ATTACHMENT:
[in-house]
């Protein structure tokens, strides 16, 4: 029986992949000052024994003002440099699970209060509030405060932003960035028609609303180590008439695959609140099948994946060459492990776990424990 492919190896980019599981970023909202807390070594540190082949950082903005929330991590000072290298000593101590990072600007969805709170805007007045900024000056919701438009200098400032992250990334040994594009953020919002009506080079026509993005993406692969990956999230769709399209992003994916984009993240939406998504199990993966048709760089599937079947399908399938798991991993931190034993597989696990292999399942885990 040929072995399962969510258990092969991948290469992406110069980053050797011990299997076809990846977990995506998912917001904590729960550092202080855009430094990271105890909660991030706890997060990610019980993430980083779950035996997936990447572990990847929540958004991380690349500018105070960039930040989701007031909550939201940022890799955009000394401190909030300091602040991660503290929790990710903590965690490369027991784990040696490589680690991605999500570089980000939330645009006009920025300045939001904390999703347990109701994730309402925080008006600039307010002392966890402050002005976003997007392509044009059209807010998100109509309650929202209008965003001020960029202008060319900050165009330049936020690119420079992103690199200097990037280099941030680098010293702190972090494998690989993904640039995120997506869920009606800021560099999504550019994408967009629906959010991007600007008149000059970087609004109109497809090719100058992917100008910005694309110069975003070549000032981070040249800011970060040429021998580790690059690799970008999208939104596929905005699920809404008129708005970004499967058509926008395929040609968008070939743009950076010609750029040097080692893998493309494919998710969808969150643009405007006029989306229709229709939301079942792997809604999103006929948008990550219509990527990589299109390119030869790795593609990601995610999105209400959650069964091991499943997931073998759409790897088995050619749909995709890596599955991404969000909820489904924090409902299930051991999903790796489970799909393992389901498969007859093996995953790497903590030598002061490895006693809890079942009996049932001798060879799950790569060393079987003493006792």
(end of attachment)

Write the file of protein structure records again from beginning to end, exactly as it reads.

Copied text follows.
[in-house]
């Protein structure tokens, strides 16, 4: 029986992949000052024994003002440099699970209060509030405060932003960035028609609303180590008439695959609140099948994946060459492990776990424990 492919190896980019599981970023909202807390070594540190082949950082903005929330991590000072290298000593101590990072600007969805709170805007007045900024000056919701438009200098400032992250990334040994594009953020919002009506080079026509993005993406692969990956999230769709399209992003994916984009993240939406998504199990993966048709760089599937079947399908399938798991991993931190034993597989696990292999399942885990 040929072995399962969510258990092969991948290469992406110069980053050797011990299997076809990846977990995506998912917001904590729960550092202080855009430094990271105890909660991030706890997060990610019980993430980083779950035996997936990447572990990847929540958004991380690349500018105070960039930040989701007031909550939201940022890799955009000394401190909030300091602040991660503290929790990710903590965690490369027991784990040696490589680690991605999500570089980000939330645009006009920025300045939001904390999703347990109701994730309402925080008006600039307010002392966890402050002005976003997007392509044009059209807010998100109509309650929202209008965003001020960029202008060319900050165009330049936020690119420079992103690199200097990037280099941030680098010293702190972090494998690989993904640039995120997506869920009606800021560099999504550019994408967009629906959010991007600007008149000059970087609004109109497809090719100058992917100008910005694309110069975003070549000032981070040249800011970060040429021998580790690059690799970008999208939104596929905005699920809404008129708005970004499967058509926008395929040609968008070939743009950076010609750029040097080692893998493309494919998710969808969150643009405007006029989306229709229709939301079942792997809604999103006929948008990550219509990527990589299109390119030869790795593609990601995610999105209400959650069964091991499943997931073998759409790897088995050619749909995709890596599955991404969000909820489904924090409902299930051991999903790796489970799909393992389901498969007859093996995953790497903590030598002061490895006693809890079942009996049932001798060879799950790569060393079987003493006792």